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close this bookSustaining the Future: Economic, Social, and Environmental Change in Sub-Saharan Africa (UNU, 1996, 365 pages)
close this folderPart 3: Environment and resource management
close this folderAgricultural development in the age of sustainability: Crop production
View the document(introductory text...)
View the documentIntroduction
View the documentThe ecological zones of Sub-Saharan Africa
View the documentGeneral crop production constraints and potentials for overcoming them
View the documentTechnologies with potential for sustainable resource management
View the documentWomen's underexploited potential
View the documentSuggested approaches to sustainable production
View the documentSummary
View the documentConclusions
View the documentAcknowledgements
View the documentReferences

Conclusions

1. Sub-Saharan Africa has more than enough biophysical resources to produce more food and other plants at sustained levels.

2. Research should be directed to exploiting existing biological complementarities in a holistic manner. Inorganic inputs should be used to complement, not to replace, biological inputs.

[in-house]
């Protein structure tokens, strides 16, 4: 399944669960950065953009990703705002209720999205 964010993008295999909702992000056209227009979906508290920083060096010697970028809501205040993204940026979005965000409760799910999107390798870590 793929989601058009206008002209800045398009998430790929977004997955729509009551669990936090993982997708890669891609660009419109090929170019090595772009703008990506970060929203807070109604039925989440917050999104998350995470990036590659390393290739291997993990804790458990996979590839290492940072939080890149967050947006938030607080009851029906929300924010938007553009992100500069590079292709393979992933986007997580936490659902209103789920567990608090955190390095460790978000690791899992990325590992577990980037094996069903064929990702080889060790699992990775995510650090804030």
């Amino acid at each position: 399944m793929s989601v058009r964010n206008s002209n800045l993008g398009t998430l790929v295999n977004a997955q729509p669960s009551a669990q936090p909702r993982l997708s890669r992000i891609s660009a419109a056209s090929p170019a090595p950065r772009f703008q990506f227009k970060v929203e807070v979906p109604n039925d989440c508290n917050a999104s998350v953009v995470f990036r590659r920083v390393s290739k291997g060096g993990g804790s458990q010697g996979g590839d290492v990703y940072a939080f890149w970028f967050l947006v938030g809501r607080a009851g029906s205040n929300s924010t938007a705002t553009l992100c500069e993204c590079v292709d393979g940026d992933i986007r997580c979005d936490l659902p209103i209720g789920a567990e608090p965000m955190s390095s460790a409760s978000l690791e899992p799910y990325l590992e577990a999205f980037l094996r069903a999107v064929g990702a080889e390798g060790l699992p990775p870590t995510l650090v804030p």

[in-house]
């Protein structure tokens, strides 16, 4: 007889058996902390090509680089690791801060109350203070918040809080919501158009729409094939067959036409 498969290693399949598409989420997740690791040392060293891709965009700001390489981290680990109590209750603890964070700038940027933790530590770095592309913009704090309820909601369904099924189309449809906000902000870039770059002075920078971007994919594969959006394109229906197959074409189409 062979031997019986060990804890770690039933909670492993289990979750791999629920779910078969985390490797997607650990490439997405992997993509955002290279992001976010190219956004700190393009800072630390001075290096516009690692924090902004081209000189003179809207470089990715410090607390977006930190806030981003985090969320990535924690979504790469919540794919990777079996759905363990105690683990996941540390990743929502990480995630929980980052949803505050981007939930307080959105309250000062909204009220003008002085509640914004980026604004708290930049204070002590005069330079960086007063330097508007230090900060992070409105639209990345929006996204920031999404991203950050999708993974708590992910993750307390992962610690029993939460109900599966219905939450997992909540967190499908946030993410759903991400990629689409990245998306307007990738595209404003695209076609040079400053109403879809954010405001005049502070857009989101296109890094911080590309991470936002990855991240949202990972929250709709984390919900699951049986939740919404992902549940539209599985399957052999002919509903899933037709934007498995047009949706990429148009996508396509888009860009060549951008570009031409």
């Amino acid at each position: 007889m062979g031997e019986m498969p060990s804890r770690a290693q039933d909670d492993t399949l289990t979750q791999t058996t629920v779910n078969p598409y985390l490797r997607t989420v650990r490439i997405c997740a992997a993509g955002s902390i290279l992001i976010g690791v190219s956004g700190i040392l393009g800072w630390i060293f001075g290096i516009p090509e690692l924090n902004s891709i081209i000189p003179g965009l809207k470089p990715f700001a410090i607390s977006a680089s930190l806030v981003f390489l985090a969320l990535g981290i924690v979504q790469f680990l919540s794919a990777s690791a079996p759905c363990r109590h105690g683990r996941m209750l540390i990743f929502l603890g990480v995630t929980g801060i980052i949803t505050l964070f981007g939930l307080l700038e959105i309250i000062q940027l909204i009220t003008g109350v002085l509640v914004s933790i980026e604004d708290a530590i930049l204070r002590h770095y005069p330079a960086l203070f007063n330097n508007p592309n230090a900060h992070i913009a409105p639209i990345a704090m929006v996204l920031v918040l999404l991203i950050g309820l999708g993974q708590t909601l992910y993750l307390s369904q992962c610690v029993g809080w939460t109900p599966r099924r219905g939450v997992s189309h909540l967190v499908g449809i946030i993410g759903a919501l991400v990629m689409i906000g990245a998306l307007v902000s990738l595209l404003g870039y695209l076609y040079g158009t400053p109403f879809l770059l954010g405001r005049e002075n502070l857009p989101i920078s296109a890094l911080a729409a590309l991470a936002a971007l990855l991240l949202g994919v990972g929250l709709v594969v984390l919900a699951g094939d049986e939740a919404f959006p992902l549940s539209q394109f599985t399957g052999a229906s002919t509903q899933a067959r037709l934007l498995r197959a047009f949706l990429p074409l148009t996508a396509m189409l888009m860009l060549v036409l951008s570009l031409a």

3. Post-harvest losses constitute a major source of productivity loss in Sub-Saharan Africa.

4. Since most crops in Sub-Saharan Africa are produced by women, gender issues are very important and should be addressed in developing plant production and utilization technologies.

5. Small-scale farming is not necessarily bad, and increased production does not necessarily call for increased farm size.

6. Given the adverse effects of mechanization in terms of the degradation of soil resources in the tropics, one must be cautious about introducing mechanization, especially because it is not a panacea for increased production and yield (see 5).

7. With serious effort and resource commitment, the perennial problem as regards water for crop production and for human needs could be resolved. This is an area in which investment probably could be made to pay, bearing in mind that some parts of California, Nevada, and Israel, for example, which produce surplus food, are in deserts.

8. Continued conservation of species diversity, especially some wild species, is advocated. What is wild today may find a use tomorrow.

9. The potential of biotechnology needs to be exploited through organized groupings of Sub-Saharan African regions to invest in gene-related research.